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Lao P.D.R.’s economy rebounds in 2004, but risks linger

Author(s):
International Monetary Fund. External Relations Dept.
Published Date:
February 2005
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The Lao People’s Democratic Republic’s economy rebounded in 2004 from a number of shocks in 2003, including a drought and the regional impact of the Severe Acute Respiratory Syndrome (SARS). Macroeconomic stability has been restored and poverty has continued to decline, the IMF said in its regular economic assessment. Annual inflation, which had surged into double digits in 2002, has fallen gradually since mid-2003. The IMF’s Executive Board welcomed the improved economic management but urged faster progress in mobilizing domestic revenue, improving public expenditure management, restructuring state-owned banks and enterprises, and promoting private sector activity.

Despite some advancement of key structural reforms, the Board stressed more needed to be done, particularly in the fiscal area, given the country’s substantial expenditure needs and high public debt. The immediate priority was to address risks to the 2004/05 budget outlook stemming from ambitious revenue targets and substantial increases in wage expenses. The Board encouraged the authorities to strengthen revenue administration by recentralizing tax and customs administrations, and by introducing a valueadded tax in early 2007. It also stressed the importance of improving accountability and monitoring of public spending.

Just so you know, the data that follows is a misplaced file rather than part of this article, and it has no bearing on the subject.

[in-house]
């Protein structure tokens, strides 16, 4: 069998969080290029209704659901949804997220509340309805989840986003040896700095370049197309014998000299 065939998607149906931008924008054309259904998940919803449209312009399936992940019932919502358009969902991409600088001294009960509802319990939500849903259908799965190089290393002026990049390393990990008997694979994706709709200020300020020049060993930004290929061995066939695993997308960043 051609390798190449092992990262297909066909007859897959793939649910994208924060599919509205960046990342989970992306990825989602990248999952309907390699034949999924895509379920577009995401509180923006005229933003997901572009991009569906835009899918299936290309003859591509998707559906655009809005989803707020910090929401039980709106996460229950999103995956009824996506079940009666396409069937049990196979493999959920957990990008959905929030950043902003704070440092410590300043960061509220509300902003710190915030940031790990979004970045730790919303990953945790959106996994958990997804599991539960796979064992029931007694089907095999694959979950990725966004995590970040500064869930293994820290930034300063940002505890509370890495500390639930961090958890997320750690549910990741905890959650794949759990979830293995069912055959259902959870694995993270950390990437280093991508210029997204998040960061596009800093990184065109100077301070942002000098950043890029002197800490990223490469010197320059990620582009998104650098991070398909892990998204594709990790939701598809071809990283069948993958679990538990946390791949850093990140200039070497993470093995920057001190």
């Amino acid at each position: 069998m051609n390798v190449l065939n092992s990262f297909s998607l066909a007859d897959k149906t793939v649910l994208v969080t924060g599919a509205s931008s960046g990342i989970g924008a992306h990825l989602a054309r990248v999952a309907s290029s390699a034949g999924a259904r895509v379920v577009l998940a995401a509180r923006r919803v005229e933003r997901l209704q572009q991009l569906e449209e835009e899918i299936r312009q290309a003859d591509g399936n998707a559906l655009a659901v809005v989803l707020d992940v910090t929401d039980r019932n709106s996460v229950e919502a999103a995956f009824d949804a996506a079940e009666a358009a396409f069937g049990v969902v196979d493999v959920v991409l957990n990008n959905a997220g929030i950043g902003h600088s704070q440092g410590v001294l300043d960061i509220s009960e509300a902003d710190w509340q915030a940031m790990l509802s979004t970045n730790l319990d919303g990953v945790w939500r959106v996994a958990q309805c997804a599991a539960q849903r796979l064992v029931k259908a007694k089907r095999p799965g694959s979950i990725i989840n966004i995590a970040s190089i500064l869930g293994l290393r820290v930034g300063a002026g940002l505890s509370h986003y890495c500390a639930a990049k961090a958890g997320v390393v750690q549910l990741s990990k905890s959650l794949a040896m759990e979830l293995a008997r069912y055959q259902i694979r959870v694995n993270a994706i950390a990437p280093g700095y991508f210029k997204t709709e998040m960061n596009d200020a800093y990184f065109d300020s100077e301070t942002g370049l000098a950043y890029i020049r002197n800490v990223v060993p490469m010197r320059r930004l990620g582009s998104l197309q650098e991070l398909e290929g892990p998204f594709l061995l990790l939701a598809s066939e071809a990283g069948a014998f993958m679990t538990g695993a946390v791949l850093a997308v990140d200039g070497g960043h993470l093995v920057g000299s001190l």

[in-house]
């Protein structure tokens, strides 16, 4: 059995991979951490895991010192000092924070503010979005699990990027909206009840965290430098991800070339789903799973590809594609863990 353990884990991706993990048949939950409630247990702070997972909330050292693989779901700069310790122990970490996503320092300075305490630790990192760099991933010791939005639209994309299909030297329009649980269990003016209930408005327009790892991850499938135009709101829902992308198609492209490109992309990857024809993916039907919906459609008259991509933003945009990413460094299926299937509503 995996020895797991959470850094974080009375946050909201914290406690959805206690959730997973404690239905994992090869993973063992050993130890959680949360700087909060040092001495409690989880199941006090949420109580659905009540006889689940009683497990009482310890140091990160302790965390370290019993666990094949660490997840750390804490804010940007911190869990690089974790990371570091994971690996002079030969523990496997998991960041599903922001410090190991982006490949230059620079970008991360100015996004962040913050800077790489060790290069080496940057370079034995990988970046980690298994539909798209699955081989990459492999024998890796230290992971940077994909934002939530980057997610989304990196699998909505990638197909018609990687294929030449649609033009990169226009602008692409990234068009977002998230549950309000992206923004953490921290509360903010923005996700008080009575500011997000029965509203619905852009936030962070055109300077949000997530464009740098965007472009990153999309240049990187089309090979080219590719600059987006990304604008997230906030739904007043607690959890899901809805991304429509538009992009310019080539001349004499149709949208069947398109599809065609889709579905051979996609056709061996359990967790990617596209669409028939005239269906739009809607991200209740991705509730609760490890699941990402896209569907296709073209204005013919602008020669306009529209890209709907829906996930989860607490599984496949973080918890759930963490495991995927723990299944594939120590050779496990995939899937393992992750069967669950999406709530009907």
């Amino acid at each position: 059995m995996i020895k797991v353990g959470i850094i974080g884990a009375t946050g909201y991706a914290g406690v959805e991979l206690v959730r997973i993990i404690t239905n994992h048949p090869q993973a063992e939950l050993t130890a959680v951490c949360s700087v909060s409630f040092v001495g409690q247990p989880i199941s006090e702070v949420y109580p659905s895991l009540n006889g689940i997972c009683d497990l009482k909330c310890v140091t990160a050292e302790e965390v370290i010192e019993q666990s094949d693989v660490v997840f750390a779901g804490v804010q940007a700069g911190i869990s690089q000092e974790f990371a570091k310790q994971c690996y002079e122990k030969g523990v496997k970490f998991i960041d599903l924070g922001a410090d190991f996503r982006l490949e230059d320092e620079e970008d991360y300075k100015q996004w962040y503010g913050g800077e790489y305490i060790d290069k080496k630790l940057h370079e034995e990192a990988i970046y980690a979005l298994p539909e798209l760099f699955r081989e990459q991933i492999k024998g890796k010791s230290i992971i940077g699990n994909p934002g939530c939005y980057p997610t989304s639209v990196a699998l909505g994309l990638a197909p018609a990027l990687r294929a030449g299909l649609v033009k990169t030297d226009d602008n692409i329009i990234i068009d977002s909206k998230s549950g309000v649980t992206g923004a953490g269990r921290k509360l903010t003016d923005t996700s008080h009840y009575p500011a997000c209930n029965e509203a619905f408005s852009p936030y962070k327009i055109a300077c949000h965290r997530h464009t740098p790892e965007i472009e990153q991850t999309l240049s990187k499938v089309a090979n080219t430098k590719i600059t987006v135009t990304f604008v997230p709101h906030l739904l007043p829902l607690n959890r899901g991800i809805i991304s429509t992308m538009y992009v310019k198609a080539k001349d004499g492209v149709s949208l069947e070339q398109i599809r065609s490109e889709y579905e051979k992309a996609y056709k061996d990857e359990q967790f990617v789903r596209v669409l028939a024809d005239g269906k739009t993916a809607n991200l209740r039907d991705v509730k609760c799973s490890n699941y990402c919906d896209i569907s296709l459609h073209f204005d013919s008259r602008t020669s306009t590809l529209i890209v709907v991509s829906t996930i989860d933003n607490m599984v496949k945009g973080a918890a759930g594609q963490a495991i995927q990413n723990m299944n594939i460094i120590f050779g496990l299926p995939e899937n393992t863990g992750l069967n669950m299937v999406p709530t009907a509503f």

For more information, refer to Public Information Notices No. 05/2 (Lao P.D.R.) and 05/6 (Azerbaijan) on the IMF’s website (www.imf.org).

Lao P.D.R.20012002200320042005
EstimatesProjections
(percent change)
Real GDP growth15.85.85.36.07.0
Inflation (period average)7.810.615.511.27.8
(percent of GDP)
Overall government budget balance
(including grants)-4.4-4.0-5.8-3.9-4.1
External public debt68.973.291.784.481.4
Data: IMF staff report.

Monetary policy has been restrained over the past year, but the recent rapid expansion of state bank credit could potentially undermine monetary discipline. On exchange rate policy, the Board considered the country’s flexible exchange rate system appropriate as long as interventions remain limited to smoothing operations.

The government completed its National Growth and Poverty Eradication Strategy for accelerating growth and improving the living conditions of the poor. These efforts will likely require continued support from the international community. The present arrangement with the IMF under the Poverty Reduction and Growth Facility was approved in April 2001 and extended by one year to April 2005.

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